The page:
A School Resource Officer (SRO) is a certified police officer who is assigned full-time to a school. For this, SRO's receive many hours of ongoing specialized training. The concept is similar to the "cop on foot patrol" who knows the public he serves on a first name basis and is sensitive to their particular needs.
Like many adults, some students view police officers solely as enforcers of the laws. By establishing a daily rapport with their school's SRO, students will not only gain positive role models, but also a better understanding of police officers' many other duties and responsibilities.
Likewise, SRO's will gain a better perspective of the youngsters in their schools. By carefully assessing the needs of individual students, SRO's will be more aware of the development of unhealthy or destructive behavioral patterns. Through early intervention it is possible, in many cases, to redirect negative behaviors before they cause a student to be referred to the Criminal Justice System.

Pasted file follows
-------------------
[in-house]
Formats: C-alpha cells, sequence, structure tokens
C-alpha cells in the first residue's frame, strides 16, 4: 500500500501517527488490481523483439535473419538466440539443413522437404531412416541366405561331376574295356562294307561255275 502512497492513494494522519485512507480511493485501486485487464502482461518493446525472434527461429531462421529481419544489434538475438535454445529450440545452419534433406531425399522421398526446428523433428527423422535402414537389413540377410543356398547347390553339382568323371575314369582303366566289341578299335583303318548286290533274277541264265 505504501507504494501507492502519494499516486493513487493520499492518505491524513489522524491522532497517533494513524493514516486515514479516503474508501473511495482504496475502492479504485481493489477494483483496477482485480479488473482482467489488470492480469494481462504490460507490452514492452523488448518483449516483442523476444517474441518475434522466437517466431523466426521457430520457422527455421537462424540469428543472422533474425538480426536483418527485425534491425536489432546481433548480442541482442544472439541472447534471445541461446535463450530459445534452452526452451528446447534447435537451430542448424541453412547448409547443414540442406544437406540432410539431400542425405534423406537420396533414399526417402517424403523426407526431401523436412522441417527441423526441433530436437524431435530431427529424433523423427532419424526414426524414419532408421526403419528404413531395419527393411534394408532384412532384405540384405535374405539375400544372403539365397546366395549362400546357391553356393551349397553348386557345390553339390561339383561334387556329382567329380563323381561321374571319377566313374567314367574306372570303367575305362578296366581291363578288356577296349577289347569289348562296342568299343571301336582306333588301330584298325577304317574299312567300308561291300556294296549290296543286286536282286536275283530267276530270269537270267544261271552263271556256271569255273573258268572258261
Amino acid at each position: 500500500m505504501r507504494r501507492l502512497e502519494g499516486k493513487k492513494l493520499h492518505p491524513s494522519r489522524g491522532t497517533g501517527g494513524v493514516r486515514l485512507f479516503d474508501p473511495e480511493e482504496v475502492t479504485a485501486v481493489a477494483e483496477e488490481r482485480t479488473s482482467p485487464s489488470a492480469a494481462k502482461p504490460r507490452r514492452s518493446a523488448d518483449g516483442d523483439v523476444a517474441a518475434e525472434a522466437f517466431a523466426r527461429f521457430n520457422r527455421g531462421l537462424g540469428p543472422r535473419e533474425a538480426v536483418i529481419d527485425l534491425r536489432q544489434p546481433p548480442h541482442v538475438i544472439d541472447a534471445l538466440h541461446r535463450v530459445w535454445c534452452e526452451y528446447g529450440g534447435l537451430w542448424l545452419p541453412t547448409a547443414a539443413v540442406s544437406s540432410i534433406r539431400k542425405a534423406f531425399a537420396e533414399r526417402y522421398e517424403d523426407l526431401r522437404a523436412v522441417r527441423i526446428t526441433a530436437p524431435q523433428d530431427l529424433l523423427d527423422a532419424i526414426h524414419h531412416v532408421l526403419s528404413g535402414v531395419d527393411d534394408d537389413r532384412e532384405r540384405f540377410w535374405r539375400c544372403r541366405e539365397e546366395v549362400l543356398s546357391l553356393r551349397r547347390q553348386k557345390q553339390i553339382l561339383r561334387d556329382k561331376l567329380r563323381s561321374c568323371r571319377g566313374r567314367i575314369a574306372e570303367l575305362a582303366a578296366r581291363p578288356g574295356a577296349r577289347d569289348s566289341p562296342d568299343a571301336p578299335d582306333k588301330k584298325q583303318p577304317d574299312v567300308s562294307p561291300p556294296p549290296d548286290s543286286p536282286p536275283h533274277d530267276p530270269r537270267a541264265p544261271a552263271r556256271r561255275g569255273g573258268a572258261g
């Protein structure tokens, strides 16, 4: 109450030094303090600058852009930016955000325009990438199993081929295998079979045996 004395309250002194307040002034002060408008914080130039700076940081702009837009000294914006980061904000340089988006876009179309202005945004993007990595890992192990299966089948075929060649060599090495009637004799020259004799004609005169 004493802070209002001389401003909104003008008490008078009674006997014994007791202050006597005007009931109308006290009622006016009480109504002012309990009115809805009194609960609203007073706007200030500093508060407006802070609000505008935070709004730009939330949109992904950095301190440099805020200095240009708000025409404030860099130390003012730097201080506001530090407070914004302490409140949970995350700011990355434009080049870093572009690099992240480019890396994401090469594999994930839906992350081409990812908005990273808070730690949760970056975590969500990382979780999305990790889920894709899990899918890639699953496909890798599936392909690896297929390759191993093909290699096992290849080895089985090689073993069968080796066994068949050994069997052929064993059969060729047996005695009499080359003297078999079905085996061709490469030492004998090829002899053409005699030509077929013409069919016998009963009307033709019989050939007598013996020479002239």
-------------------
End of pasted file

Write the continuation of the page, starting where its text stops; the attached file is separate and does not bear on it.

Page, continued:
The SRO Program was first implemented in Flint, Michigan, in 1951. Since the program's inception, it has successfully been put into practice in 35 states. Sheriff Truman Jones started the SRO Program in Rutherford County in 1993 with five officers in five schools. There are currently 40 officers working in 41 schools helping to assure students safety and education.
The involvement of SRO's extends far beyond the classroom and the normal workday. Officers participate in parent-teacher and faculty meetings, student social and sporting events, and club projects. The presence of SRO's tends to strengthen the student/police bonds and shows the officers' commitment to the students and their education and safety.